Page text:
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Big Ten commish: College sports will fail if athlete education ignored

"The primary purpose of intercollegiate football and men’s basketball is not to serve as minor leagues to the NFL and NBA," Big Ten Commissioner Jim Delany said in a 12-page report.

By
Doug G. Ware
The Kentucky Wildcats men's basketball team lost several freshmen players to the NBA Draft following a run to the 2015 NCAA Final Four. Photo: UPI/Bill Greenblatt
The Kentucky Wildcats men's basketball team lost several freshmen players to the NBA Draft following a run to the 2015 NCAA Final Four. Photo: UPI/Bill Greenblatt | License Photo

ROSEMONT, Ill., April 18 (UPI) -- The head of one of the NCAA's "Power Five" athletic conferences believes college sports are doomed if the industry can't defend educating players, and continues on as a pseudo minor league for professional organizations like the NFL and NBA, he said in a critical report.

Big Ten Commissioner Jim Delany on Friday released the 12-page outline that casts a foreboding shadow over collegiate athletics, owing mostly to the recent spate of "one and done" players who pass through the amateur level on their way to the pros -- and aren't getting the education they're on campus for in the first place.

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His message is simple: If they can't say education is the top priority for student-athletes, then college sports will inevitably fail.

"If we could send a reasonable yet unmistakable signal that intercollegiate athletics prioritizes education over athletics, why would we not do so?" Delany asks at the start of the report. "We are at a critical moment in the evolution of intercollegiate athletics."

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In men's basketball, the term "one and done" has become increasingly used to describe certain athletes who show up to campus for one year and immediately bolt for the pros -- not for the educational opportunity it provides, but because the NBA requires all players to be at least one year removed from high school.

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To address the problem, Delany proposed in his report what's certain to be a highly controversial starting point: Freshmen ineligibility. In other words, student-athletes won't be able to play their first year -- which, he argues, might allow them to focus their time on classes rather than competition.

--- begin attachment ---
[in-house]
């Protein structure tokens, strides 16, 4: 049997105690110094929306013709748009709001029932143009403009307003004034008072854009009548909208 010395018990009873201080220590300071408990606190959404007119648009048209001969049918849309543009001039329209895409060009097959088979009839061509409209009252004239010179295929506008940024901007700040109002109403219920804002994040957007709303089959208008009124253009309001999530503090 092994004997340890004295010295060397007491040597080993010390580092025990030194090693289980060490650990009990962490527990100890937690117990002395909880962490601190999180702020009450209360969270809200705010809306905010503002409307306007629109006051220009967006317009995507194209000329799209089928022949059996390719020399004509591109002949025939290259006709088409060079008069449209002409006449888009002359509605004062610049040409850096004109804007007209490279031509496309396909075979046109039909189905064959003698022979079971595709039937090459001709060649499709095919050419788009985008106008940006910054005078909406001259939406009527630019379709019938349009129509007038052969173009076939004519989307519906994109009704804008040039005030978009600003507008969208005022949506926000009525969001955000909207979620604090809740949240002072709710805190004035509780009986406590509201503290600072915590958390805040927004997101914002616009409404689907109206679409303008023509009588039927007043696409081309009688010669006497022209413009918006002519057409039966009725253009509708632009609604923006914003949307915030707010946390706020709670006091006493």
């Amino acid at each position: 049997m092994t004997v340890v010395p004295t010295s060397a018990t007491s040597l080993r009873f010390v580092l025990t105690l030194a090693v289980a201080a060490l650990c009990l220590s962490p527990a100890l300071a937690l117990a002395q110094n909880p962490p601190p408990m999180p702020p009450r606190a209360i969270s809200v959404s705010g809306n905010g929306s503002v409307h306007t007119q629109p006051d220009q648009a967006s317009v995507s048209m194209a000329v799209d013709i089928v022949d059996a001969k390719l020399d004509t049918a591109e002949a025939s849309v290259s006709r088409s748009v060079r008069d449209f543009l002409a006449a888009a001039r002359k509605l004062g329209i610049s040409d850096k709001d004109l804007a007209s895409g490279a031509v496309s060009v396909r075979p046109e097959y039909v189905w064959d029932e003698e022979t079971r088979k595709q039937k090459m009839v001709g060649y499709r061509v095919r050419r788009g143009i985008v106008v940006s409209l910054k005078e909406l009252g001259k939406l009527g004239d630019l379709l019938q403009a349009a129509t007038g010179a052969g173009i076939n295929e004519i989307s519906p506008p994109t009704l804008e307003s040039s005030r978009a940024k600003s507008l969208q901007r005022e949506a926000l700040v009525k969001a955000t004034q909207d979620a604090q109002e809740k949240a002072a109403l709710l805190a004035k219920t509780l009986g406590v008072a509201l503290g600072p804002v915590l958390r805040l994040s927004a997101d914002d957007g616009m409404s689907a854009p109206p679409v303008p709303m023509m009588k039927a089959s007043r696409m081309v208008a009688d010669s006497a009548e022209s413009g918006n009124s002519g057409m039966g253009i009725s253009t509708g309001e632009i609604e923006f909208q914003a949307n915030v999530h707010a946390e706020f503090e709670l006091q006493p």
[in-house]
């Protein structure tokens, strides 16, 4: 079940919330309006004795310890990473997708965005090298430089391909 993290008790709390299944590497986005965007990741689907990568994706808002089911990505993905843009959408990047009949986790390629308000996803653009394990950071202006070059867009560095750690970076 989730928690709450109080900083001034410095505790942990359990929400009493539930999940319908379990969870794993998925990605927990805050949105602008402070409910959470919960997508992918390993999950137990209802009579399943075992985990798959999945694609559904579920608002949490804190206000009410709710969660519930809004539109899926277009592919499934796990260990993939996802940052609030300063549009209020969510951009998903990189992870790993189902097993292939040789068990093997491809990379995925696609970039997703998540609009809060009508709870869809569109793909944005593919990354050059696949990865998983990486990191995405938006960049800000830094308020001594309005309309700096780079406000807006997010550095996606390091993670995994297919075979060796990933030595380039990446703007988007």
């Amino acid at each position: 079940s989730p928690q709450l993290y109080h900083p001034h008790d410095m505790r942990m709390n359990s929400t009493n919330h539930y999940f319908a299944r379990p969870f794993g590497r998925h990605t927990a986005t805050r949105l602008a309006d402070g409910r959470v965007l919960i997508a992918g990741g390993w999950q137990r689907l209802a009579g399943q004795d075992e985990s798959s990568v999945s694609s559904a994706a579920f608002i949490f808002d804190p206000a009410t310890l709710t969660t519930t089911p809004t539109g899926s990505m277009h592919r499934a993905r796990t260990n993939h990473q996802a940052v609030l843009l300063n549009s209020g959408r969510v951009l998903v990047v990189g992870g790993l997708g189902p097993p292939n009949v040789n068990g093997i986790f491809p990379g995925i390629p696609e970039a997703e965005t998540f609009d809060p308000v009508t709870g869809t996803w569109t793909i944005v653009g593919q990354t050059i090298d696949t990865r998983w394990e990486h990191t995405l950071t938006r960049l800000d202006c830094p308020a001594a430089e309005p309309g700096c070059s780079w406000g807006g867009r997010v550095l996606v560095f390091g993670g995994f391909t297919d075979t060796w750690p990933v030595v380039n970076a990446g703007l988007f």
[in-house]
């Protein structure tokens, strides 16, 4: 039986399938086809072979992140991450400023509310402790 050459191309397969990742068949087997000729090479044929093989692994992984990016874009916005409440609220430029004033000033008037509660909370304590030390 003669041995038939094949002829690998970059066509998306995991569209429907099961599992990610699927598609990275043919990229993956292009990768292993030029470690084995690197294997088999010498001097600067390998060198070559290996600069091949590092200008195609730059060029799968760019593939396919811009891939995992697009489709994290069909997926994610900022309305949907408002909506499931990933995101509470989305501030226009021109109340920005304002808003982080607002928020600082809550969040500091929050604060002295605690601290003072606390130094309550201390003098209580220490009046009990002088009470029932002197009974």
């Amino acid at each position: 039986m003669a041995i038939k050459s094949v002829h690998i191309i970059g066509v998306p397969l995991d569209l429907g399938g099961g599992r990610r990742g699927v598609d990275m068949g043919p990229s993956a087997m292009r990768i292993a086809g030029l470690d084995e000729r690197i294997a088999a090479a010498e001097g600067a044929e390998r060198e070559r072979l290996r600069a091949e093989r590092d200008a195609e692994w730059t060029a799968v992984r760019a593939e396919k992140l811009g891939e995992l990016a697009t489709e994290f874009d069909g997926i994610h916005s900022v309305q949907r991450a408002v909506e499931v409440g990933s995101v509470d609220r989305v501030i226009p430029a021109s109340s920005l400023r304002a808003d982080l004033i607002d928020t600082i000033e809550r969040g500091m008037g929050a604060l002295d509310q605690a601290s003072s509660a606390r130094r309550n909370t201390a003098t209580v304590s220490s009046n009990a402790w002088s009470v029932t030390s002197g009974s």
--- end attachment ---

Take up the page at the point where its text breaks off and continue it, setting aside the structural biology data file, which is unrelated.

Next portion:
"Prospects would be free to choose intercollegiate athletics with the understanding that participation in athletics is incidental to a long-term educational commitment, not the primary purpose for attending college," Delany wrote. "The year of readiness would allow student-athletes to have a year of assimilation to campus life before worrying about competition and the pressures and scrutiny that would follow."

Delany's report comes at a time when outcry over collegiate athletics is perhaps at its highest level in history. Numerous allegations have surfaced over the past decade about athletes' academic ineligibility, institutionalized fraud, favoritism, NCAA violations, and so forth -- the insinuation being that some student-athletes, and even some educators, couldn't care less if players actually earn a degree.

While the idea of freshman ineligibility will assuredly be criticized, Delany actually has history on his side. Before 1972, the NCAA actually did prohibit freshmen from playing in varsity sports, for reasons similar to those cited by the Big Ten commissioner.

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For years, coaches, conferences and other athletic officials have sought to address the growing regularity of short-term student-athletes. Some raised the issue in February, and also floated the idea of freshman ineligibility. In his report, Delany even acknowledged that might not be the answer, but said he's raising the prospect simply to spur discussion that will hopefully lead to a solution.

The Big Ten chief's concerns, though, are limited to football and men's basketball -- because they are the biggest money-makers, because they funnel players to professional leagues, and because they provide the funding for every other sport at the university level.

"Although football and men's basketball stand alone in certain ways, they are not severable from the fabric of intercollegiate athletics; in fact, they are vital," he wrote. "If those two sports are not healthy, then the collegiate model is not healthy."

"If we cannot defend -- through an examination of actions and results as opposed to words -- that education is the paramount factor in our decision-making process, then the enterprise stands as a house of cards," he continued. "The more educationally sound the collegiate experience, the more sustainable intercollegiate athletics becomes."

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But it's not just collegiate athletic officials, however, who are concerned student-athletes might be leaving campus too soon. NBA Commissioner Adam Silver has said he wants to change his league's minimum age requirement for incoming players from 19 to 20 years old.

The NFL, which has sports' highest minimum age requirement, mandates its players be three years removed from high school. The reasoning is that football is an extremely physical contact sport, and that prospects need to wait to allow themselves to physically develop.

"The time is upon us to have a serious conversation about restoring the health of the collegiate model -- about establishing unequivocally that in all sports, education comes first and athletics come second," Delany's report concluded. "The primary purpose of intercollegiate football and men's basketball is not to serve as minor leagues to the NFL and NBA.

"Let the national discussion begin."

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